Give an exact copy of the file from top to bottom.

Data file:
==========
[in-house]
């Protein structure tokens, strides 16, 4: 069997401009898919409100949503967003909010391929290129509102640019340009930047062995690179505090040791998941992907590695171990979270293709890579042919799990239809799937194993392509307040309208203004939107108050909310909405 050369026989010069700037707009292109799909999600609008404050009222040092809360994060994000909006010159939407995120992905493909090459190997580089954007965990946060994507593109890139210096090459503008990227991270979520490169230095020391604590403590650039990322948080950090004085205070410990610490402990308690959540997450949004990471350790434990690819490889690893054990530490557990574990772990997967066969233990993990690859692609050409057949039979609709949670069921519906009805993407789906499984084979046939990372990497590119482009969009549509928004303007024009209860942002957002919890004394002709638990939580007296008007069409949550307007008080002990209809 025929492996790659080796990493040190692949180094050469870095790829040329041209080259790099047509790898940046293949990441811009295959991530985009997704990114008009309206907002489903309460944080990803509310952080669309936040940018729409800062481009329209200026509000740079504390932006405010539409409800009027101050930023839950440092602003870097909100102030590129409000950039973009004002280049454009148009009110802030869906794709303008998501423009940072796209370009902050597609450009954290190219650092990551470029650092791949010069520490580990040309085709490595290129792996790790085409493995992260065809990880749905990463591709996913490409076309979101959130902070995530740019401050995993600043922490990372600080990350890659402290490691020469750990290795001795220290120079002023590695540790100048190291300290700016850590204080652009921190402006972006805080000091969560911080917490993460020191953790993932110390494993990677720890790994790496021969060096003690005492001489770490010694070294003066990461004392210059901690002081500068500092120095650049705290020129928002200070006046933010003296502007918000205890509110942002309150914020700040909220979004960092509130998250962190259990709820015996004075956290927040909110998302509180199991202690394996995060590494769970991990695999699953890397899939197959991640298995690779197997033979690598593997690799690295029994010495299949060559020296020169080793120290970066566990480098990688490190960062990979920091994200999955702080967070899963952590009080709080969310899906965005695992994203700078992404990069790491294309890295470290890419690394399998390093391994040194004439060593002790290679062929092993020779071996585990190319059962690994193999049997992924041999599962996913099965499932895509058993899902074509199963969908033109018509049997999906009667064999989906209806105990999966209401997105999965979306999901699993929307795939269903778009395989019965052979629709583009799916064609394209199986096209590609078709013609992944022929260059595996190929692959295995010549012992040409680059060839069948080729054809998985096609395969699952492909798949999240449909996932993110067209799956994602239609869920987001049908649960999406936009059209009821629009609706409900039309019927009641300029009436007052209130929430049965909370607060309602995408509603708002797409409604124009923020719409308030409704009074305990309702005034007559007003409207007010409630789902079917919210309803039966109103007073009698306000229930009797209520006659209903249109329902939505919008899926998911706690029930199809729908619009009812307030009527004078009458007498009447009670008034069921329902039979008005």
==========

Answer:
[in-house]
């Protein structure tokens, strides 16, 4: 069997401009898919409100949503967003909010391929290129509102640019340009930047062995690179505090040791998941992907590695171990979270293709890579042919799990239809799937194993392509307040309208203004939107108050909310909405 050369026989010069700037707009292109799909999600609008404050009222040092809360994060994000909006010159939407995120992905493909090459190997580089954007965990946060994507593109890139210096090459503008990227991270979520490169230095020391604590403590650039990322948080950090004085205070410990610490402990308690959540997450949004990471350790434990690819490889690893054990530490557990574990772990997967066969233990993990690859692609050409057949039979609709949670069921519906009805993407789906499984084979046939990372990497590119482009969009549509928004303007024009209860942002957002919890004394002709638990939580007296008007069409949550307007008080002990209809 025929492996790659080796990493040190692949180094050469870095790829040329041209080259790099047509790898940046293949990441811009295959991530985009997704990114008009309206907002489903309460944080990803509310952080669309936040940018729409800062481009329209200026509000740079504390932006405010539409409800009027101050930023839950440092602003870097909100102030590129409000950039973009004002280049454009148009009110802030869906794709303008998501423009940072796209370009902050597609450009954290190219650092990551470029650092791949010069520490580990040309085709490595290129792996790790085409493995992260065809990880749905990463591709996913490409076309979101959130902070995530740019401050995993600043922490990372600080990350890659402290490691020469750990290795001795220290120079002023590695540790100048190291300290700016850590204080652009921190402006972006805080000091969560911080917490993460020191953790993932110390494993990677720890790994790496021969060096003690005492001489770490010694070294003066990461004392210059901690002081500068500092120095650049705290020129928002200070006046933010003296502007918000205890509110942002309150914020700040909220979004960092509130998250962190259990709820015996004075956290927040909110998302509180199991202690394996995060590494769970991990695999699953890397899939197959991640298995690779197997033979690598593997690799690295029994010495299949060559020296020169080793120290970066566990480098990688490190960062990979920091994200999955702080967070899963952590009080709080969310899906965005695992994203700078992404990069790491294309890295470290890419690394399998390093391994040194004439060593002790290679062929092993020779071996585990190319059962690994193999049997992924041999599962996913099965499932895509058993899902074509199963969908033109018509049997999906009667064999989906209806105990999966209401997105999965979306999901699993929307795939269903778009395989019965052979629709583009799916064609394209199986096209590609078709013609992944022929260059595996190929692959295995010549012992040409680059060839069948080729054809998985096609395969699952492909798949999240449909996932993110067209799956994602239609869920987001049908649960999406936009059209009821629009609706409900039309019927009641300029009436007052209130929430049965909370607060309602995408509603708002797409409604124009923020719409308030409704009074305990309702005034007559007003409207007010409630789902079917919210309803039966109103007073009698306000229930009797209520006659209903249109329902939505919008899926998911706690029930199809729908619009009812307030009527004078009458007498009447009670008034069921329902039979008005």